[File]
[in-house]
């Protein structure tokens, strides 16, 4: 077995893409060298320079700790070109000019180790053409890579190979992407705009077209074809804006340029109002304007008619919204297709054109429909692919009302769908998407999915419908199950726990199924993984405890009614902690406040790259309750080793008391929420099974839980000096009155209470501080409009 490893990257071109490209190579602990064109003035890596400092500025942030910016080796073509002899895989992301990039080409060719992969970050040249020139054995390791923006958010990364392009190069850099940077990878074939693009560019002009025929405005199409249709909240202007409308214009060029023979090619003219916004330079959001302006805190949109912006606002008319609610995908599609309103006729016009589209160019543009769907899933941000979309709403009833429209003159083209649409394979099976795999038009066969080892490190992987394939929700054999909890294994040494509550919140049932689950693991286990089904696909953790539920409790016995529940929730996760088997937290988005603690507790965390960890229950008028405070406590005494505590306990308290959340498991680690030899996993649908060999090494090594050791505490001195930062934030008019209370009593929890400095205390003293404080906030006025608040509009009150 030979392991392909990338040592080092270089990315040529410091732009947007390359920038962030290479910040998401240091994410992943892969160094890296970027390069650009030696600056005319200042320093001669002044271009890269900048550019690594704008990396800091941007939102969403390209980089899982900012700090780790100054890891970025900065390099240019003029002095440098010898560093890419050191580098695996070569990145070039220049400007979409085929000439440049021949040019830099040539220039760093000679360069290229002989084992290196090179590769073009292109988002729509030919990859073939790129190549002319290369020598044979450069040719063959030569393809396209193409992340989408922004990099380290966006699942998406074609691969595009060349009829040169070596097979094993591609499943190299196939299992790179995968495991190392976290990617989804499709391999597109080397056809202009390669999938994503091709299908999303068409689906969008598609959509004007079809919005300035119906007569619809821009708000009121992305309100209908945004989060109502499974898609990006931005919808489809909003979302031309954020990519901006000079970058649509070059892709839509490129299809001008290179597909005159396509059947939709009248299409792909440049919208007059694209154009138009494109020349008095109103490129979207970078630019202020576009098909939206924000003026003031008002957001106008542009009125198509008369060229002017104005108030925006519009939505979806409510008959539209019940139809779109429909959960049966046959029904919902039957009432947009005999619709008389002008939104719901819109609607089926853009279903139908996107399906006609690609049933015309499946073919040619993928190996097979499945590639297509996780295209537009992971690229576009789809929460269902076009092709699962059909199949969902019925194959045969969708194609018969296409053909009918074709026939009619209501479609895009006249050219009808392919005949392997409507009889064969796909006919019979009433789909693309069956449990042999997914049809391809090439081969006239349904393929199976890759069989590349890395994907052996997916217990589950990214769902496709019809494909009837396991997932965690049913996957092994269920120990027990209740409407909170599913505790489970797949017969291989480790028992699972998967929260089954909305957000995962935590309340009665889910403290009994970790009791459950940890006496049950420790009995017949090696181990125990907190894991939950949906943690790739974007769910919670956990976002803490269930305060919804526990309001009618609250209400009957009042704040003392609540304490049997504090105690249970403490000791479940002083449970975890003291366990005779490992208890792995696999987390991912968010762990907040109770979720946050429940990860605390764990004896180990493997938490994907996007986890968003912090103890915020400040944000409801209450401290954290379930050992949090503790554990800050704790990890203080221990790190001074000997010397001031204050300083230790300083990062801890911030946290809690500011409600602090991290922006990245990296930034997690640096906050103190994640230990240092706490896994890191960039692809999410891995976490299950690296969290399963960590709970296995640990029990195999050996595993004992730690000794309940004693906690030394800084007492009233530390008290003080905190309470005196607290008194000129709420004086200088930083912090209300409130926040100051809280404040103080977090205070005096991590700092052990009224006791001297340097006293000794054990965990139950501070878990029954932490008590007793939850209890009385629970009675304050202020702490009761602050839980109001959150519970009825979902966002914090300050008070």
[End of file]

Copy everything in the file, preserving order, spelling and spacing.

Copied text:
[in-house]
């Protein structure tokens, strides 16, 4: 077995893409060298320079700790070109000019180790053409890579190979992407705009077209074809804006340029109002304007008619919204297709054109429909692919009302769908998407999915419908199950726990199924993984405890009614902690406040790259309750080793008391929420099974839980000096009155209470501080409009 490893990257071109490209190579602990064109003035890596400092500025942030910016080796073509002899895989992301990039080409060719992969970050040249020139054995390791923006958010990364392009190069850099940077990878074939693009560019002009025929405005199409249709909240202007409308214009060029023979090619003219916004330079959001302006805190949109912006606002008319609610995908599609309103006729016009589209160019543009769907899933941000979309709403009833429209003159083209649409394979099976795999038009066969080892490190992987394939929700054999909890294994040494509550919140049932689950693991286990089904696909953790539920409790016995529940929730996760088997937290988005603690507790965390960890229950008028405070406590005494505590306990308290959340498991680690030899996993649908060999090494090594050791505490001195930062934030008019209370009593929890400095205390003293404080906030006025608040509009009150 030979392991392909990338040592080092270089990315040529410091732009947007390359920038962030290479910040998401240091994410992943892969160094890296970027390069650009030696600056005319200042320093001669002044271009890269900048550019690594704008990396800091941007939102969403390209980089899982900012700090780790100054890891970025900065390099240019003029002095440098010898560093890419050191580098695996070569990145070039220049400007979409085929000439440049021949040019830099040539220039760093000679360069290229002989084992290196090179590769073009292109988002729509030919990859073939790129190549002319290369020598044979450069040719063959030569393809396209193409992340989408922004990099380290966006699942998406074609691969595009060349009829040169070596097979094993591609499943190299196939299992790179995968495991190392976290990617989804499709391999597109080397056809202009390669999938994503091709299908999303068409689906969008598609959509004007079809919005300035119906007569619809821009708000009121992305309100209908945004989060109502499974898609990006931005919808489809909003979302031309954020990519901006000079970058649509070059892709839509490129299809001008290179597909005159396509059947939709009248299409792909440049919208007059694209154009138009494109020349008095109103490129979207970078630019202020576009098909939206924000003026003031008002957001106008542009009125198509008369060229002017104005108030925006519009939505979806409510008959539209019940139809779109429909959960049966046959029904919902039957009432947009005999619709008389002008939104719901819109609607089926853009279903139908996107399906006609690609049933015309499946073919040619993928190996097979499945590639297509996780295209537009992971690229576009789809929460269902076009092709699962059909199949969902019925194959045969969708194609018969296409053909009918074709026939009619209501479609895009006249050219009808392919005949392997409507009889064969796909006919019979009433789909693309069956449990042999997914049809391809090439081969006239349904393929199976890759069989590349890395994907052996997916217990589950990214769902496709019809494909009837396991997932965690049913996957092994269920120990027990209740409407909170599913505790489970797949017969291989480790028992699972998967929260089954909305957000995962935590309340009665889910403290009994970790009791459950940890006496049950420790009995017949090696181990125990907190894991939950949906943690790739974007769910919670956990976002803490269930305060919804526990309001009618609250209400009957009042704040003392609540304490049997504090105690249970403490000791479940002083449970975890003291366990005779490992208890792995696999987390991912968010762990907040109770979720946050429940990860605390764990004896180990493997938490994907996007986890968003912090103890915020400040944000409801209450401290954290379930050992949090503790554990800050704790990890203080221990790190001074000997010397001031204050300083230790300083990062801890911030946290809690500011409600602090991290922006990245990296930034997690640096906050103190994640230990240092706490896994890191960039692809999410891995976490299950690296969290399963960590709970296995640990029990195999050996595993004992730690000794309940004693906690030394800084007492009233530390008290003080905190309470005196607290008194000129709420004086200088930083912090209300409130926040100051809280404040103080977090205070005096991590700092052990009224006791001297340097006293000794054990965990139950501070878990029954932490008590007793939850209890009385629970009675304050202020702490009761602050839980109001959150519970009825979902966002914090300050008070």